Although this is a nightmare in its own right, it does allow me to call on many memories. I'm not saying I understand the female mind – far from it – but I can emphasise with it – for the most part.
Much of Beyond Parallel was difficult to write, but looking back on years gone by helped pull me through. I thought about my sister and cousins and considered how they would feel, how they would express themselves, and how they would share ideas with me. It made my task much easier.
4) I People Watched
Creepy? Absolutely, but 100% necessary for a writer – at least this is what I tell myself. I would often sit in a coffee shop and observe a pretty girl. I would document how she acted around a boy she was clearly ‘in to', how she would react around friends, and what she would do on her own; reading a book maybe, or listening to music.
As soon as I started to understand these little quirks, it helped me take my female characters down a more believable road.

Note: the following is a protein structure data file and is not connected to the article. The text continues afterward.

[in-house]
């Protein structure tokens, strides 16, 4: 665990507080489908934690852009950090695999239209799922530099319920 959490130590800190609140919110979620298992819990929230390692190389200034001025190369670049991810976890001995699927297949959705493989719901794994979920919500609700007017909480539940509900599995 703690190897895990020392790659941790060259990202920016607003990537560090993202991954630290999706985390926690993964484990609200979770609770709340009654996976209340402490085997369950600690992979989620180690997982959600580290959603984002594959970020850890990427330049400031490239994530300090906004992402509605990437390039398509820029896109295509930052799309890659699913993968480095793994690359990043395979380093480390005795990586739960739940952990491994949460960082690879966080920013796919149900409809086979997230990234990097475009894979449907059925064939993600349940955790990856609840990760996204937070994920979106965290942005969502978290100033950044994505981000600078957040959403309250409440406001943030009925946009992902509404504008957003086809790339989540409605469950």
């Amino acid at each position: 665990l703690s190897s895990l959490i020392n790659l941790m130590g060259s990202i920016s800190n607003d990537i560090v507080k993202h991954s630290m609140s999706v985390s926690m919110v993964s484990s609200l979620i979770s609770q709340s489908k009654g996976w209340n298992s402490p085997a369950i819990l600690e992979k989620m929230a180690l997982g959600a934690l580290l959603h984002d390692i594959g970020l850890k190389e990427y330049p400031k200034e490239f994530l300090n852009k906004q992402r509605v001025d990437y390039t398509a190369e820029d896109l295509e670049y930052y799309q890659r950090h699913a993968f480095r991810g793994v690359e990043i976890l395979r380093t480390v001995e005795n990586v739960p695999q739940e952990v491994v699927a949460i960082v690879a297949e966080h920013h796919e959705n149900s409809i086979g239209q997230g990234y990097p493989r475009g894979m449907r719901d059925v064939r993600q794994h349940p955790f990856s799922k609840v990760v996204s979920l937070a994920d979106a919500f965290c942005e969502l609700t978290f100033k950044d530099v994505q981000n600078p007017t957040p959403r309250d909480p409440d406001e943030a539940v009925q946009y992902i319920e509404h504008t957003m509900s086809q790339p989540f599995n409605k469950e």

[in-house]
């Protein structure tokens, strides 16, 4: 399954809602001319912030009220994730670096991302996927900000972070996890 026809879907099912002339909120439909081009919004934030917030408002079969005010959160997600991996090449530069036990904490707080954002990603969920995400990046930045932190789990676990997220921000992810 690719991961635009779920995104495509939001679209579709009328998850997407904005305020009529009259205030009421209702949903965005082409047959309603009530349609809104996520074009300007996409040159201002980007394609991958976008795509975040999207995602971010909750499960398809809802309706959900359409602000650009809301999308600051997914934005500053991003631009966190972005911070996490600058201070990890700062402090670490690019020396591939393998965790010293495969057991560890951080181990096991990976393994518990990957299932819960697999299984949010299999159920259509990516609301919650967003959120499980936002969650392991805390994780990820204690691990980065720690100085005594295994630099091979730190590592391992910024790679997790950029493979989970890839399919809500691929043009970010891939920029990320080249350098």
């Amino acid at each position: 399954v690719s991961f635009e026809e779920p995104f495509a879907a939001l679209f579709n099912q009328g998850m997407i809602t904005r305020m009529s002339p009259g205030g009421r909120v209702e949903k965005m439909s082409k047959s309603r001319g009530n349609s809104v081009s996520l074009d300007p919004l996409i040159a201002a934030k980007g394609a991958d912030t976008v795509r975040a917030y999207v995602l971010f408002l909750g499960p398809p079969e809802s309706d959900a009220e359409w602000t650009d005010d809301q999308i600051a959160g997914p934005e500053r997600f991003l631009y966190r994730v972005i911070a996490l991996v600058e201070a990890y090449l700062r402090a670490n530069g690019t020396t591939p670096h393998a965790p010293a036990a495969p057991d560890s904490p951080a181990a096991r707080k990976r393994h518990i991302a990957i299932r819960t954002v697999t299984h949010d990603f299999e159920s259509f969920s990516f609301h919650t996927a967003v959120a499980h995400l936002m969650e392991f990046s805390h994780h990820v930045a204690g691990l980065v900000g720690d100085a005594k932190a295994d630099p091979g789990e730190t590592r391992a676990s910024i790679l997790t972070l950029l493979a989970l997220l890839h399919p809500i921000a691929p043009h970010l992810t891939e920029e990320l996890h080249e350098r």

A Rough Ride Ahead
Do I expect an easy ride? Nope, not at all. I understand that some people will be put off by the idea of a man bringing romance to the table. I appreciate how some of my words and style will send people running.
I also believe it will connect with others. This is the story I NEEDED to write and I have no regrets whatsoever.
What about you? Are you writing in a genre that is traditionally for the other gender? Do you use a pseudonym or initials to mask you gender identity? Does it all really matter?! Please do join the conversation by leaving a comment below.
Matthew Turner is a writer from Yorkshire, England. His debut novel, Beyond Parallel launches today (8th January) and now is the perfect time to download. For the first three days you don't only get the book, but over $50 of extras.
In the tradition of Sliding Doors, Beyond Parallel flips between two parallel tales. Grab yourself a copy and be part of a true coming-of-age story that everyone can relate to.
You can get Beyond Parallel on Amazon.com here.